Understanding the Composite Pattern
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by David Simmonds
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I suggest that you apply the following order and principles when working on composite projects.

·         Allow the client to control invocation of the addition and removal logic.

·         Get the additions and then the removals right.

Then deal with the each Implementation-specific functionality, one at a time.

So, if we are dealing with find-accomodation, deal with find-accomodation across component, composite and leaf. Then move on to deal with bookings across component, composite and leaf. Finally, move on to unbooking across component, composite and leaf

Deal with subsidiary functions first. So for example, deal with the find-accomodation first. This is used before you can do the booking, so in the same way that we would be guided by general software development principles to deal with it first (composing bigger functionality from primitive functions), similarly, would we do it here.

Test the solution thoroughly. Remember you are not done coding until you have tested and this holds true for every software project.

Now you will notice that Composite can be a real pain to test, since you have to repeatedly create composites and leaves before you can test operations on them. And depending on the number of functionalities you have to test, this can be horrendous.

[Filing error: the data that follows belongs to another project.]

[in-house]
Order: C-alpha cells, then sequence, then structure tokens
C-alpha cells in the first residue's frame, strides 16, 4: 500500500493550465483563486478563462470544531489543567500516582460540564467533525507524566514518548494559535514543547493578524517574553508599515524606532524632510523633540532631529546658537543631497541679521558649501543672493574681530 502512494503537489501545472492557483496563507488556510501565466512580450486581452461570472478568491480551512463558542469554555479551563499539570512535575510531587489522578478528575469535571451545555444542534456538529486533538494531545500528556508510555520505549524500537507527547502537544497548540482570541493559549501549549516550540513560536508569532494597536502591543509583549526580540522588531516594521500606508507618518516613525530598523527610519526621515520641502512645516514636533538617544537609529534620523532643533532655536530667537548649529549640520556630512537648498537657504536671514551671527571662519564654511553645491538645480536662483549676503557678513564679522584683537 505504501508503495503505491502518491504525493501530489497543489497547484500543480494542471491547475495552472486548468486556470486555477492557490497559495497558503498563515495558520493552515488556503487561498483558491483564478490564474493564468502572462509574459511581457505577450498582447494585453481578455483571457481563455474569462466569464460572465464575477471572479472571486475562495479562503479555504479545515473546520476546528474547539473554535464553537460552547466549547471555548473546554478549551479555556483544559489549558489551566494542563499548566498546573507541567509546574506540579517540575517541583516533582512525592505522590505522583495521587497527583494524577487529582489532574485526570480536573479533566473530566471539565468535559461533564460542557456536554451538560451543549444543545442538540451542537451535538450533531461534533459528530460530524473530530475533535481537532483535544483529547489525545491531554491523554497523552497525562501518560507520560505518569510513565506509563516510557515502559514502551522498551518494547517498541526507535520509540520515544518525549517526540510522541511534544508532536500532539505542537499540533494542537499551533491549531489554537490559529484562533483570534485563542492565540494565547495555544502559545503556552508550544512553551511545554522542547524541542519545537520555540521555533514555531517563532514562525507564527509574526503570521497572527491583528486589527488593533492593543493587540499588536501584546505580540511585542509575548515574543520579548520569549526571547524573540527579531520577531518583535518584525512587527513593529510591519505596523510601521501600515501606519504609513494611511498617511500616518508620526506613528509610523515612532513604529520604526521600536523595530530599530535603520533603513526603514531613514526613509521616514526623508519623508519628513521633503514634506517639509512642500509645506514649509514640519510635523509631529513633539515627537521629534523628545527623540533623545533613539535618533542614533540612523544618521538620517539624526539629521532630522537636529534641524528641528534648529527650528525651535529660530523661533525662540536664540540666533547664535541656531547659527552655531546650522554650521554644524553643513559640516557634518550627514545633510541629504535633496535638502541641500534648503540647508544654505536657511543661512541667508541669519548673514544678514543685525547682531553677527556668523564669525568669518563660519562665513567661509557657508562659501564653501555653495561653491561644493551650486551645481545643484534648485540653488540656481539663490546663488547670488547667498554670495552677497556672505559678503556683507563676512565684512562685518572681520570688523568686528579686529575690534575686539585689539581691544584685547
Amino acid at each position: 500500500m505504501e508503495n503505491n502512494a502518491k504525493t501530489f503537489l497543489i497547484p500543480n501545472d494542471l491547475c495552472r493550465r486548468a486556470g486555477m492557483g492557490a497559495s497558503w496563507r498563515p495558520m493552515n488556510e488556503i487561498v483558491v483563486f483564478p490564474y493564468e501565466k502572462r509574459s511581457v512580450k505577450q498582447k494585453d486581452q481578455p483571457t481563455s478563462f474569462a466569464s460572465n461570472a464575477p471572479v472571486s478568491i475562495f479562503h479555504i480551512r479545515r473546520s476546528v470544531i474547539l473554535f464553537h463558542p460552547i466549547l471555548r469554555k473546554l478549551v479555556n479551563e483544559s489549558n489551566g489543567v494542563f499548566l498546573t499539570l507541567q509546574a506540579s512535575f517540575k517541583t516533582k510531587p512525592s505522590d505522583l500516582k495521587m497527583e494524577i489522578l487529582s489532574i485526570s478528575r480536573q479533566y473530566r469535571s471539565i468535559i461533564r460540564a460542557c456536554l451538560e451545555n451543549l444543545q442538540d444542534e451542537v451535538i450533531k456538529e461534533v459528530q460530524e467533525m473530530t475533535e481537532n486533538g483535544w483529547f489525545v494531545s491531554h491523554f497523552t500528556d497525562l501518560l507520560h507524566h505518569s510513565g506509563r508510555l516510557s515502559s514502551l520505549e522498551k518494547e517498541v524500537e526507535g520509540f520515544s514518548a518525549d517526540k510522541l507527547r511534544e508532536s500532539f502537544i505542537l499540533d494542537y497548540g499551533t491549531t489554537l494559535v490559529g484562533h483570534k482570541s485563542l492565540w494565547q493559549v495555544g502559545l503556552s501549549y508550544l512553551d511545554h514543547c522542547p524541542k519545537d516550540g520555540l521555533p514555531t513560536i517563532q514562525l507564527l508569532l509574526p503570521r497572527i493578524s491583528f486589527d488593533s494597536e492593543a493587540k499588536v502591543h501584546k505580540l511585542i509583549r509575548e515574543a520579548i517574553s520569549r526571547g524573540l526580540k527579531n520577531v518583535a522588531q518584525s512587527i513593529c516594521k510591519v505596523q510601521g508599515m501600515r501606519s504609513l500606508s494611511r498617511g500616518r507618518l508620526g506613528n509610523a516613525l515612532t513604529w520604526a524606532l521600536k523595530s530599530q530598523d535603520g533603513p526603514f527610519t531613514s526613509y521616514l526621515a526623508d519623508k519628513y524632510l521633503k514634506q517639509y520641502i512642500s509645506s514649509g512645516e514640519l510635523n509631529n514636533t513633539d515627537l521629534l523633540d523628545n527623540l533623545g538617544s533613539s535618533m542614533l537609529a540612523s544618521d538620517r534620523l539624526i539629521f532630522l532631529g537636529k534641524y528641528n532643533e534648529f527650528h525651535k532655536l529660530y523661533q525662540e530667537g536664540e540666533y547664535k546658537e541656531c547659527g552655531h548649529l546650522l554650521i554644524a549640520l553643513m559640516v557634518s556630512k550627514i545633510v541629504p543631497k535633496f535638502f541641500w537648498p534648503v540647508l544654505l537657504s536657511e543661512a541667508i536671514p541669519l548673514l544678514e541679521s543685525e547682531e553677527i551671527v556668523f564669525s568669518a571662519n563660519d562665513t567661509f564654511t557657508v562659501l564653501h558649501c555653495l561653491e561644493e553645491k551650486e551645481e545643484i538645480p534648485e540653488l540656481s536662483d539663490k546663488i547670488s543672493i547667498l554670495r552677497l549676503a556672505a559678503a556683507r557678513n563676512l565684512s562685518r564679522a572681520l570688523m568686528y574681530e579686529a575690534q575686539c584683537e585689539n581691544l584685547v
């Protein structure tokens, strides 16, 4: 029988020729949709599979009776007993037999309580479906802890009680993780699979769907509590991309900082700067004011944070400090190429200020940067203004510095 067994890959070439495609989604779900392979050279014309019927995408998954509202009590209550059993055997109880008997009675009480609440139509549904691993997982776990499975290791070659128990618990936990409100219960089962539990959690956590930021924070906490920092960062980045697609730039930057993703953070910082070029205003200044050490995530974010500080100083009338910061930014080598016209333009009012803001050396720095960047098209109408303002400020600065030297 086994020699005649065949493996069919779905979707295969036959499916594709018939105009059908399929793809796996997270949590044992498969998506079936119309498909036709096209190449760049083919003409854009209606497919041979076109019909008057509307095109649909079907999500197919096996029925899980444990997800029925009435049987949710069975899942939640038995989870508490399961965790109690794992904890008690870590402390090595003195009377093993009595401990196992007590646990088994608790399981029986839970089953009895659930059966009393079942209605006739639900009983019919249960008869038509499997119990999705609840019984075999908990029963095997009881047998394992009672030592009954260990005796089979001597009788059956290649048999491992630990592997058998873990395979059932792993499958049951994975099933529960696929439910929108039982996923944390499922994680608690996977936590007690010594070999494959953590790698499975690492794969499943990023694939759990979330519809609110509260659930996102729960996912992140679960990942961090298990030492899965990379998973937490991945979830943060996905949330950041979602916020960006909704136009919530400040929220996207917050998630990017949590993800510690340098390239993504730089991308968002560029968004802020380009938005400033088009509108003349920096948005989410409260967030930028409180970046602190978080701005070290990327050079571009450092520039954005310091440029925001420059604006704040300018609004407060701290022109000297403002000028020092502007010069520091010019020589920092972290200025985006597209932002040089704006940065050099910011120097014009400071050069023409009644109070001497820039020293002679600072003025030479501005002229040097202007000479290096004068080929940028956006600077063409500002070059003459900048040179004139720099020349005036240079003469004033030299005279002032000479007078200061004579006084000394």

My suggestion is to create the object-hierarchy of test-data and include a routine which uses some persistence mechanism to persist-to-disk and restore the hierarchy (possibly with an option to restore from several backups). You can then make changes to it, tweak it, add test cases and remove extraneous stuff. In-between tests, you persist the object-hierarchy. This not only saves you time and frustration (plus allowing other developers to code and test the solution simultaneously), but it also helps you to ensure consistency in the tests.

Composite/Treeview/XML: a natural fit

Composite is one of the most elegant and intuitive patterns. Later on when we look at the Interpreter pattern, you will see where it can save you from knowing a lot of XPATH. I load the XML file straight into a composite object-hierarchy which is linked to a treeview, do all the processing in the Composite hierarchy (including searching) and then store the results back into XML.


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